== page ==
Some people resell because they want a little extra cash to spend on trips, birthdays, or dinners with friends. Others resell because they want to be their own boss. The move from part-time reselling to full-time reselling can be challenging if you don’t set yourself up for success. Let’s explore the differences between part-time and full-time reselling to learn what you can do to help make the transition in your reselling business.
Differences Between Part-Time And Full-Time
There are some differences between flipping full-time and part-time.
One is that you are now solely paid based on the inventory you source and sell. This could impact what you are sourcing and how much you spend while sourcing.
If you’ve been sourcing small items that only make a $10-$20 profit per item, you will need to significantly increase how much you are sourcing and selling to make up for your full-time salary previously paid by a company. High-profit items like appliances or sports equipment may be better niches to learn as you try to supplement your income with your profit from reselling.
When you’re flipping part-time, you might be doing it for fun; when flipping full-time, it’s for your livelihood.
You will spend more time doing tasks you don’t enjoy. When it’s part-time, you might get away with not as lengthy description listings or great photos. When you’re full-time, you must ensure you have quality listings so your items are more likely to sell and need to be priced appropriately.
Treat It Like A Business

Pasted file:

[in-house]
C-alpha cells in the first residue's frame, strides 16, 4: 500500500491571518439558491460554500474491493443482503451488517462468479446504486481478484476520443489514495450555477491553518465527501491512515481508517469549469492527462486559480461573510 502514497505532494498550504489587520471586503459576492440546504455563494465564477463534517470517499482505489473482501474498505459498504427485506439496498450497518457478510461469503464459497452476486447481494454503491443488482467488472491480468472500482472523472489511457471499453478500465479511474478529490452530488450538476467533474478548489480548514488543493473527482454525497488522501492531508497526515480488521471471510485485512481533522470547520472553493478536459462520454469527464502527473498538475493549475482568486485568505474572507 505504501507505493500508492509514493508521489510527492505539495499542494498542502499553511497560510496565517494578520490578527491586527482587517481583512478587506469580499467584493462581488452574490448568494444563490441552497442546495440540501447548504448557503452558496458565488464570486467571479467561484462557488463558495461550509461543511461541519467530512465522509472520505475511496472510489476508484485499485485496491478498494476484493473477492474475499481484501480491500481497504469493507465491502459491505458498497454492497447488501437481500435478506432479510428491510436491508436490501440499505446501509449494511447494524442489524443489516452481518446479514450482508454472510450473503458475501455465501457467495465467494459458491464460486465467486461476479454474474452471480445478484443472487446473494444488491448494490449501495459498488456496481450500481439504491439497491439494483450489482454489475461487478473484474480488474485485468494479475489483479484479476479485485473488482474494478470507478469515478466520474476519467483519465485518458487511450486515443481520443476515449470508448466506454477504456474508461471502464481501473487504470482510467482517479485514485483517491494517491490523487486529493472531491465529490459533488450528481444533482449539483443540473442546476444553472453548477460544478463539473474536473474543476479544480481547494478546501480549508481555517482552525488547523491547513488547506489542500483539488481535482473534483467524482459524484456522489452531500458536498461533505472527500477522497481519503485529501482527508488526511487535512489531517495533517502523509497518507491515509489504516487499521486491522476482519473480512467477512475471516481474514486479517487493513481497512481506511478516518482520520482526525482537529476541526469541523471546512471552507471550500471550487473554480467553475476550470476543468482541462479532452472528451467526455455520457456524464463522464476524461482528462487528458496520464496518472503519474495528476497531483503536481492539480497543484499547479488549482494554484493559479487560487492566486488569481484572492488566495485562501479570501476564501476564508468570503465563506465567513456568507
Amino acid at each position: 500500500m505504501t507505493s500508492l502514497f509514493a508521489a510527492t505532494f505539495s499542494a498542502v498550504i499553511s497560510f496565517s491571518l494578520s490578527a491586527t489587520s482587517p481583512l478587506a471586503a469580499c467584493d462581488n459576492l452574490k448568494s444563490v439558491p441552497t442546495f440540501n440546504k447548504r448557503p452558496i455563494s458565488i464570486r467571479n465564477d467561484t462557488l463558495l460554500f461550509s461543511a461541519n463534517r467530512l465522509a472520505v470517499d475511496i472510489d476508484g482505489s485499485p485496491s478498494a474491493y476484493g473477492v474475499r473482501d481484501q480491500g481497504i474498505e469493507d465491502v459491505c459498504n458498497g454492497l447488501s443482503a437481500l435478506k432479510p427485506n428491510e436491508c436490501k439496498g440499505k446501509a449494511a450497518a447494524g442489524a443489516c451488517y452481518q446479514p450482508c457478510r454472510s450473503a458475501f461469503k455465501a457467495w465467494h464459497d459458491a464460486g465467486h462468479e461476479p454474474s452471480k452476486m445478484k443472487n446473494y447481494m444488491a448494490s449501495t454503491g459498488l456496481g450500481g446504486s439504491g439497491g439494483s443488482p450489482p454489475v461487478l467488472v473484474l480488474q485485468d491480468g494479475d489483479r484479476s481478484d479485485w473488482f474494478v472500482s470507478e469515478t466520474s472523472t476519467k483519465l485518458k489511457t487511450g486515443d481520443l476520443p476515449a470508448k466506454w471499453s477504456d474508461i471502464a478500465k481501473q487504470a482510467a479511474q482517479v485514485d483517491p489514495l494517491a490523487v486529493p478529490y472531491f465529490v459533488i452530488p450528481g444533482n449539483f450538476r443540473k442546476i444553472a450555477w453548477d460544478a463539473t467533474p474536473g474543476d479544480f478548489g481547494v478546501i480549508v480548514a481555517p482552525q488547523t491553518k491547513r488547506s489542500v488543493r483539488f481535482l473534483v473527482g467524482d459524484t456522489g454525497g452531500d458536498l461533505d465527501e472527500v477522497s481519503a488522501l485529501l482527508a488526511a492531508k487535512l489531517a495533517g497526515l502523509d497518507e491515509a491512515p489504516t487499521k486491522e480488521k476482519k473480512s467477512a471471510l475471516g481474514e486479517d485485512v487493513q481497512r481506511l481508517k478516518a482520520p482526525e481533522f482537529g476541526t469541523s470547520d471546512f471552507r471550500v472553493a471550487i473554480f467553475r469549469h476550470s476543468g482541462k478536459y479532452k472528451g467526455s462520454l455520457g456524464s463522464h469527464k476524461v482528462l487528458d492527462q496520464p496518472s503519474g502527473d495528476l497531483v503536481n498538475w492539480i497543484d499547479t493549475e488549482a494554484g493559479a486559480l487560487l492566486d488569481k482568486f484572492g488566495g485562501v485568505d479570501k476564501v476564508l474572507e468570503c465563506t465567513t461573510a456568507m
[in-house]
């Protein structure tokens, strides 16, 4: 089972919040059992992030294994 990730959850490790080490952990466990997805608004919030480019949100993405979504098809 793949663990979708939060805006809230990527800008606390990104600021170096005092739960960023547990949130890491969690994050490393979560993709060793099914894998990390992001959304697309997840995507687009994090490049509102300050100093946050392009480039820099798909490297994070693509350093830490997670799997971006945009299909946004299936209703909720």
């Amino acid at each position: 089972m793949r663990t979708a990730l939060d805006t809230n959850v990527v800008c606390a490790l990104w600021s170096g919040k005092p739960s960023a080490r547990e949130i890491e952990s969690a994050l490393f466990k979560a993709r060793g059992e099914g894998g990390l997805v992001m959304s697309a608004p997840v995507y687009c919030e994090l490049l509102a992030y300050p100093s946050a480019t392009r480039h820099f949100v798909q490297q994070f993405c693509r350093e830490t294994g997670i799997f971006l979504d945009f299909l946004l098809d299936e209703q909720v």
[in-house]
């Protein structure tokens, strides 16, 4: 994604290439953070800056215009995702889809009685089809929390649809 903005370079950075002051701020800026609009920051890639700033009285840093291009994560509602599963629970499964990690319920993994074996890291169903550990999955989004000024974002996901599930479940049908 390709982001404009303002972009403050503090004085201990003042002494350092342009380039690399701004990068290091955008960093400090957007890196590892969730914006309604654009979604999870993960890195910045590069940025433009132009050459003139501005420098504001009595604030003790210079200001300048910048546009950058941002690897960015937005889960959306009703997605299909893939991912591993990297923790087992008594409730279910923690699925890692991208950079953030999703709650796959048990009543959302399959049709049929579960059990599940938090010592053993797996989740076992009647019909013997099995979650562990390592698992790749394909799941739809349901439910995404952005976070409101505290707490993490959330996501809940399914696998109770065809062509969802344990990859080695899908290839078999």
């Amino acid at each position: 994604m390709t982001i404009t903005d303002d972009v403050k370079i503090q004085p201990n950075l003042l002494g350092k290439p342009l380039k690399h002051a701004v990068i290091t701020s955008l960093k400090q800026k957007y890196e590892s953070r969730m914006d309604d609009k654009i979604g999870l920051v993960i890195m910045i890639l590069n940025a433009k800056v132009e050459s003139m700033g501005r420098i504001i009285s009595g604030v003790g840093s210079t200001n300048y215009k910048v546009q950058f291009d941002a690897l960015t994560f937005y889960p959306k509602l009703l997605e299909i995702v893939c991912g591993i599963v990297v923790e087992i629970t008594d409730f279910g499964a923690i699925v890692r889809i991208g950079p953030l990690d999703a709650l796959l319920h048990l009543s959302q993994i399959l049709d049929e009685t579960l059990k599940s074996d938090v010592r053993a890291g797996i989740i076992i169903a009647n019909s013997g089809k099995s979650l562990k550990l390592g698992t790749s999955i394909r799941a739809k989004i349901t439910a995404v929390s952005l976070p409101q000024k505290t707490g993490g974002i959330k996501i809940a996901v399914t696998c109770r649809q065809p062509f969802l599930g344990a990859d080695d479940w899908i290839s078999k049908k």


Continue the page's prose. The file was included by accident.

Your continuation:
One of the most important transitions from part-time to full-time is to treat your reselling like a business. This means you need to know the numbers. If you’re not a numbers person, you will become one. When your livelihood is entirely tied to your business, you need to be turning a profit. Know what you need to hit to make the profit you’re looking for, and work toward that.
Carve out dedicated time to work on your business. There is flexibility in reselling, but it’s still essential to set aside dedicated time to work on your business like any other job. If you prefer to work mornings, set aside a couple of hours to crank out listings and take pictures. Or if you’re a night owl, do the same, but in the evening. Sometimes you may not feel like working, but if you’ve set that time up as a standard for yourself, it’ll be harder to say no.
Relationships may not be at the top of your mind when flipping part-time. You might go into a thrift store to find something to sell. When you make that transition to full-time, relationships are essential. Build a network of people who know you resell. When you go to a thrift store, get to know the people who work there and learn what days they have sales, and ask about their product rotation timelines if they’re willing to share that with you.
Get to know the flea market vendors and tell them what kind of items you want to resell. Give them your contact info in case they stumble across something you might be interested in; if you can get them to contact you before they even bring items to the flea market, that gives you the first pick of their items.
Tell people what you do. When flipping part-time, it’s easy to keep it to yourself. Tell family, friends, neighbors, and anyone you meet when you go full-time. You never know who wants to get rid of something in their home. You can often get free items from people who just don’t want to deal with reselling them themselves or taking them to the dump.
Build connections and relationships, and you’ll find they pay dividends repeatedly for your reselling business.
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